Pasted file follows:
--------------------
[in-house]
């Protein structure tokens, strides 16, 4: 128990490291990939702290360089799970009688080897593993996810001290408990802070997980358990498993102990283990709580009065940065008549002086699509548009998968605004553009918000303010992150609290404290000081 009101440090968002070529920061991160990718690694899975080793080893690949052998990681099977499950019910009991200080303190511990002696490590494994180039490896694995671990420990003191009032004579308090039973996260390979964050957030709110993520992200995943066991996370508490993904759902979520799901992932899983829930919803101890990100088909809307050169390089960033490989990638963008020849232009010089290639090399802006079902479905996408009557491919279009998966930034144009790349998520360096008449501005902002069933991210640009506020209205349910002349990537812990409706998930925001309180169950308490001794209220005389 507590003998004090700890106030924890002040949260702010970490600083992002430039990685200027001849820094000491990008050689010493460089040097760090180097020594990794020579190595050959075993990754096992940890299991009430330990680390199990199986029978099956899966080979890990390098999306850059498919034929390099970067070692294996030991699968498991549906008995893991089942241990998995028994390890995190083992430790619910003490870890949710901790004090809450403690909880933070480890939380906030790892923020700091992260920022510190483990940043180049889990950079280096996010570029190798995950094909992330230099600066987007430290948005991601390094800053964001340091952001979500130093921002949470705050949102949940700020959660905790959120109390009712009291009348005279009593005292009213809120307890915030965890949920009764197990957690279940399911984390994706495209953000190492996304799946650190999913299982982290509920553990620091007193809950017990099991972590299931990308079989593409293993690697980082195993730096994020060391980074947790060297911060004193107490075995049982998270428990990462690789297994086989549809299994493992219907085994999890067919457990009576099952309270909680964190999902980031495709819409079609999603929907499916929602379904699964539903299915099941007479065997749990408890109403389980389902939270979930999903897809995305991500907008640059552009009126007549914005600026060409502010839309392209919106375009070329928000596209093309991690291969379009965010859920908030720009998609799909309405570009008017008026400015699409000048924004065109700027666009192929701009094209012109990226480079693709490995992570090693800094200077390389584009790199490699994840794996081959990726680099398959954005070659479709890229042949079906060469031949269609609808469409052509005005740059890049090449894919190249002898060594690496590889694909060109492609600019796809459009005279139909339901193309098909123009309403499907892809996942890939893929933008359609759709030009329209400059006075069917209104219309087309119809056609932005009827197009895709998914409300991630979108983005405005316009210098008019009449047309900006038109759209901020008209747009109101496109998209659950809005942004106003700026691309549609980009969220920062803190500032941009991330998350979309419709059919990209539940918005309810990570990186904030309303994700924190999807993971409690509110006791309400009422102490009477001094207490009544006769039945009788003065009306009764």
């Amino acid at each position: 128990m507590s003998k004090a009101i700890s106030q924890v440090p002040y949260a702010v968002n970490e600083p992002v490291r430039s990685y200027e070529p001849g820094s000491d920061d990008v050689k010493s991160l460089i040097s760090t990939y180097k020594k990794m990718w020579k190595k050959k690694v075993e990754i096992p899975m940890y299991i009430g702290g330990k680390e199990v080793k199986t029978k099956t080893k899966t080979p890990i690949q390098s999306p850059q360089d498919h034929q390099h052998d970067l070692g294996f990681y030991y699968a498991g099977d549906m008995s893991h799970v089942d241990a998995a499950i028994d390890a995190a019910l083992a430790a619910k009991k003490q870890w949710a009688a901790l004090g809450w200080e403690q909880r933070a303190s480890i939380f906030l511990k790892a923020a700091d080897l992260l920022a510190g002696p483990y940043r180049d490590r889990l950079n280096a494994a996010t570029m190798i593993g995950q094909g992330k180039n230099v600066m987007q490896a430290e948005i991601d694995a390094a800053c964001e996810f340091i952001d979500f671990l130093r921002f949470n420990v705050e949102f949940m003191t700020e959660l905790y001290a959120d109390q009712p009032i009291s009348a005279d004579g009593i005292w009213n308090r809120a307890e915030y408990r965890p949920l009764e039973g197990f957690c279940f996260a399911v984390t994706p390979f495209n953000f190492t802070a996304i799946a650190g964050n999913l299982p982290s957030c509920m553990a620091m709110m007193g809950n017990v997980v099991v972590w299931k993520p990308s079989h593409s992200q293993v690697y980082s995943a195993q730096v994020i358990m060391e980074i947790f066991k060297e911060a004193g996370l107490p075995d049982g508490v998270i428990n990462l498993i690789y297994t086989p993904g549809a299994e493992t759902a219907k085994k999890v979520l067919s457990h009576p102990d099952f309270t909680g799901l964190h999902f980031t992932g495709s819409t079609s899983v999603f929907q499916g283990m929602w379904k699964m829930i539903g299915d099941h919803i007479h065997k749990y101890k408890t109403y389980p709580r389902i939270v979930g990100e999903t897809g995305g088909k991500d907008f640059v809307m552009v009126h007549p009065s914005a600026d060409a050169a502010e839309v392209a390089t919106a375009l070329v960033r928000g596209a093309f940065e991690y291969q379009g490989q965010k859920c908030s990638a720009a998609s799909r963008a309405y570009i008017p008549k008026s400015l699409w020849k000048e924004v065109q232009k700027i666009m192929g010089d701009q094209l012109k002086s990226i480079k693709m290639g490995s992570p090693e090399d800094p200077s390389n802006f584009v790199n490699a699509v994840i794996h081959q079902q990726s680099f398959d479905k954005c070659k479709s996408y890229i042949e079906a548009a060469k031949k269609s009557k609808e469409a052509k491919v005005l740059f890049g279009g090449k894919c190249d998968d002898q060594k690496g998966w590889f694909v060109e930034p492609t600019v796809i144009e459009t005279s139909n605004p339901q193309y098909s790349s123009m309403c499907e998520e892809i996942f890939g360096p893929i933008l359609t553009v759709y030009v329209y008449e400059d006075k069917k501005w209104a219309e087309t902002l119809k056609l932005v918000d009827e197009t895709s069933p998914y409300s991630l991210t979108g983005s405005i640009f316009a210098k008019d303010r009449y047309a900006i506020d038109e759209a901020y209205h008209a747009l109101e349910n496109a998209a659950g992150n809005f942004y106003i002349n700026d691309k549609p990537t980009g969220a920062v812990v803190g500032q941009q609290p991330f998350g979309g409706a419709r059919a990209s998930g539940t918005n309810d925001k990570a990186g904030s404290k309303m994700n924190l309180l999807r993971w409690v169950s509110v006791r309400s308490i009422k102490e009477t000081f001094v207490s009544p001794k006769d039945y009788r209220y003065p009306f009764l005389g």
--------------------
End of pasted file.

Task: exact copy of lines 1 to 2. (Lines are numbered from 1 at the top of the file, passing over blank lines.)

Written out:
[in-house]
């Protein structure tokens, strides 16, 4: 128990490291990939702290360089799970009688080897593993996810001290408990802070997980358990498993102990283990709580009065940065008549002086699509548009998968605004553009918000303010992150609290404290000081 009101440090968002070529920061991160990718690694899975080793080893690949052998990681099977499950019910009991200080303190511990002696490590494994180039490896694995671990420990003191009032004579308090039973996260390979964050957030709110993520992200995943066991996370508490993904759902979520799901992932899983829930919803101890990100088909809307050169390089960033490989990638963008020849232009010089290639090399802006079902479905996408009557491919279009998966930034144009790349998520360096008449501005902002069933991210640009506020209205349910002349990537812990409706998930925001309180169950308490001794209220005389 507590003998004090700890106030924890002040949260702010970490600083992002430039990685200027001849820094000491990008050689010493460089040097760090180097020594990794020579190595050959075993990754096992940890299991009430330990680390199990199986029978099956899966080979890990390098999306850059498919034929390099970067070692294996030991699968498991549906008995893991089942241990998995028994390890995190083992430790619910003490870890949710901790004090809450403690909880933070480890939380906030790892923020700091992260920022510190483990940043180049889990950079280096996010570029190798995950094909992330230099600066987007430290948005991601390094800053964001340091952001979500130093921002949470705050949102949940700020959660905790959120109390009712009291009348005279009593005292009213809120307890915030965890949920009764197990957690279940399911984390994706495209953000190492996304799946650190999913299982982290509920553990620091007193809950017990099991972590299931990308079989593409293993690697980082195993730096994020060391980074947790060297911060004193107490075995049982998270428990990462690789297994086989549809299994493992219907085994999890067919457990009576099952309270909680964190999902980031495709819409079609999603929907499916929602379904699964539903299915099941007479065997749990408890109403389980389902939270979930999903897809995305991500907008640059552009009126007549914005600026060409502010839309392209919106375009070329928000596209093309991690291969379009965010859920908030720009998609799909309405570009008017008026400015699409000048924004065109700027666009192929701009094209012109990226480079693709490995992570090693800094200077390389584009790199490699994840794996081959990726680099398959954005070659479709890229042949079906060469031949269609609808469409052509005005740059890049090449894919190249002898060594690496590889694909060109492609600019796809459009005279139909339901193309098909123009309403499907892809996942890939893929933008359609759709030009329209400059006075069917209104219309087309119809056609932005009827197009895709998914409300991630979108983005405005316009210098008019009449047309900006038109759209901020008209747009109101496109998209659950809005942004106003700026691309549609980009969220920062803190500032941009991330998350979309419709059919990209539940918005309810990570990186904030309303994700924190999807993971409690509110006791309400009422102490009477001094207490009544006769039945009788003065009306009764």